Incidentally, who knows why the KC club is named the Royals? Perhaps you think it is a tip of the cap to the old KC Monarch’s of the old Negro Leagues? Well, then, you are wrong. The Royals are named for the American Royal livestock show, rodeo, horse show, and, I guess, a barbecue competition, held annually in KC since 1899. Turns out that no one knows why the KC Monarchs were named the Monarchs – but it is possibly a tip of the cap to the same Royal livestock show. It’s possible, but nobody knows for sure. Is that all they can think of down there?

Finally, I’d just like to point out for posterity, I did just happen to nail the Twins final record this season, in my prediction post of April 9th.

First time that’s ever happened. We all look for better things next season.

Speeding up the game; pitchers and catcher report!

I heard a brief spot on the radio this week about how baseball’s new commissioner, Robert Manfred, has announced some new rules to speed the pace of the game up. These include:

  • batters have to keep one foot in the batter’s box.
  • timers will measure the time between innings, allowing 2:25 for locally televised games and slightly longer for nationally televised games.
  • Pitchers will need to complete their warm up tosses at the 30 second mark, and batters will “be encouraged” to be in the batter’s box with 20 seconds remaining on the clock.

These rules will be enforced with a system of warnings and fines, with further discipline “for flagrant violators,” and there’s naturally a list of specific exceptions to these rules. Still, it’s a step in the right direction.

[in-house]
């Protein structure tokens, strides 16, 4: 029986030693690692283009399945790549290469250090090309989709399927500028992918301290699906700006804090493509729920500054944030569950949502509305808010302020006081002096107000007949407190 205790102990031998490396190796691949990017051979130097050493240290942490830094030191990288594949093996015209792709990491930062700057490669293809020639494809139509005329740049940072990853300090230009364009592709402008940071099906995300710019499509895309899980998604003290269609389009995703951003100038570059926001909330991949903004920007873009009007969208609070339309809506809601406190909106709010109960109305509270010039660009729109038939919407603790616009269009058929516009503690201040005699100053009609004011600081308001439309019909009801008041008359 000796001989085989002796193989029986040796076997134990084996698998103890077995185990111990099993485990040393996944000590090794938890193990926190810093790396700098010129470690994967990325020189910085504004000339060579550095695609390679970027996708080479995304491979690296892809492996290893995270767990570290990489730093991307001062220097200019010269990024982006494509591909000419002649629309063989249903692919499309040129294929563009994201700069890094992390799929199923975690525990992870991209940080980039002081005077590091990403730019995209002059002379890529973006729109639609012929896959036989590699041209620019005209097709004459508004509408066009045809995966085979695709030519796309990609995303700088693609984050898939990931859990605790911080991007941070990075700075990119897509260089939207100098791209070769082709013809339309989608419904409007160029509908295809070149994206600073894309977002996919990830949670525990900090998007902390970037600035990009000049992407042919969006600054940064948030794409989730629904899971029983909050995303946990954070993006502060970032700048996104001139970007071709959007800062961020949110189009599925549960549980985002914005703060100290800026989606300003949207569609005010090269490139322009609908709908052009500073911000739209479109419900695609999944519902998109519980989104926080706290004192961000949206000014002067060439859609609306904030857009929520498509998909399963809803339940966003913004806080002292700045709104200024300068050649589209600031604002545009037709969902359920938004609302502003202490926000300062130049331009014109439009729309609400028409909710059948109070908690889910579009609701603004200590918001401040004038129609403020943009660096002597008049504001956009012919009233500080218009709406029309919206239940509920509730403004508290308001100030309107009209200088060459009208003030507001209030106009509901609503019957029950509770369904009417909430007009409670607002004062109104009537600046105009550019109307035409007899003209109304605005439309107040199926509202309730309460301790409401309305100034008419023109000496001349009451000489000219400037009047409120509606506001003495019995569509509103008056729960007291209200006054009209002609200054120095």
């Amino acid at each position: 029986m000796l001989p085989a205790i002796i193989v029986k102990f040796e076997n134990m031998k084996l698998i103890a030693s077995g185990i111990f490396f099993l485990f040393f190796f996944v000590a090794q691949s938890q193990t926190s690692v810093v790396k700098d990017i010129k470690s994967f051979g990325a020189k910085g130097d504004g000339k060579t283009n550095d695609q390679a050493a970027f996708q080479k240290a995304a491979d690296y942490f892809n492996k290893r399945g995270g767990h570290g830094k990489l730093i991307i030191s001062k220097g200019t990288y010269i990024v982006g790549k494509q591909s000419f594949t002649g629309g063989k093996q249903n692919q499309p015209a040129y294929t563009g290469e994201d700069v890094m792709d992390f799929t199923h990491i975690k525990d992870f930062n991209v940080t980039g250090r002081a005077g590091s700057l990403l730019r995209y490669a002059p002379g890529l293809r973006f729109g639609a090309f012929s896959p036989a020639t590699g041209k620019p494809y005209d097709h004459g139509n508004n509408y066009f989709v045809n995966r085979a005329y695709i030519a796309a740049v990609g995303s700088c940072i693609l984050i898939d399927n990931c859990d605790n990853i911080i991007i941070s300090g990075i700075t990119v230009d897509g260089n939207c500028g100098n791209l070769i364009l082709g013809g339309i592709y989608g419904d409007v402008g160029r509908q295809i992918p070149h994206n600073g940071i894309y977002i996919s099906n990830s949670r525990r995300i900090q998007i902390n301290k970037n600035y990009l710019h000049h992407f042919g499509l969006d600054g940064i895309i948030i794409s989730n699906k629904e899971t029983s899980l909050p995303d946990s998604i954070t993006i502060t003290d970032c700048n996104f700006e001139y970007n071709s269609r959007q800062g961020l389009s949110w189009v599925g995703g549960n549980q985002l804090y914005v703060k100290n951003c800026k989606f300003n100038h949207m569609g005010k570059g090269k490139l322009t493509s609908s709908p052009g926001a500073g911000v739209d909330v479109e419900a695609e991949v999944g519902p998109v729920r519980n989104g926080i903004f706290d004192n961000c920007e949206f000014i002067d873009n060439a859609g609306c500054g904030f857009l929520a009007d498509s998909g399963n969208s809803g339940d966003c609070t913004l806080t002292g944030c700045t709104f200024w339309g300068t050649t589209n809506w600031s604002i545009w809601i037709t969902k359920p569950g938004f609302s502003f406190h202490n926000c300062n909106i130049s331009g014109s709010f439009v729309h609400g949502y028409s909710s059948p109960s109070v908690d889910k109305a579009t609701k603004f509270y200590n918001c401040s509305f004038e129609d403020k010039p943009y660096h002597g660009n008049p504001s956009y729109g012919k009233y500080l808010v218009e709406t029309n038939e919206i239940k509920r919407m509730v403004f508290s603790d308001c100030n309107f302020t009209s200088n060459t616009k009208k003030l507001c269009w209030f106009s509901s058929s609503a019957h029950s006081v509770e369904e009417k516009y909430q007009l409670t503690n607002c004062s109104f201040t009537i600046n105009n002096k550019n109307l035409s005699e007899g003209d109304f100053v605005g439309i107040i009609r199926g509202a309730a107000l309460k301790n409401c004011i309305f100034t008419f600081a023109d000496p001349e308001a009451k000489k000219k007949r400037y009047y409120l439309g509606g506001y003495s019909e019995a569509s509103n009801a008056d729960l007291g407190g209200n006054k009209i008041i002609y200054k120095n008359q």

I haven’t thought about any additional ways that the game could be sped up. I suppose they could limit the number of  relief pitchers in an inning; I suppose there are a lot of things they could do. Perhaps limit the number of people who can meet at the mound. What do they talk about anyways?

mtg d fr - mtpmcg714 sm - 5610

As long as they are making up rules, I really would like it if they would do something about the constant, unceasing, never-ending, repetitious, non-stop barrage of deafening and distracting sound that we have to endure at the ballpark. Does anyone feel like this contributes to their baseball experience? Does there really need to be loud rock and roll at every momentary break? At every new at-bat? Between every stinking pitch? Do we really need to have commercials on the big scoreboard? Sponsors for every small fragment of the broadcast? Meaningless “contests” between innings? Bugle calls and “clap your hands!” animations to tell the crowd when they should clap?

Let me think about this a moment… okay, I say no. No, we do not. In fact, it’s positively detrimental to my enjoyment of the game, the reason I paid money to come to the ball park.

Perhaps the Twins could occasionally have some silent throwback games, where all that noise is eliminated. I am sure it would really create a startlingly different – and better – ballpark experience.

At least for me.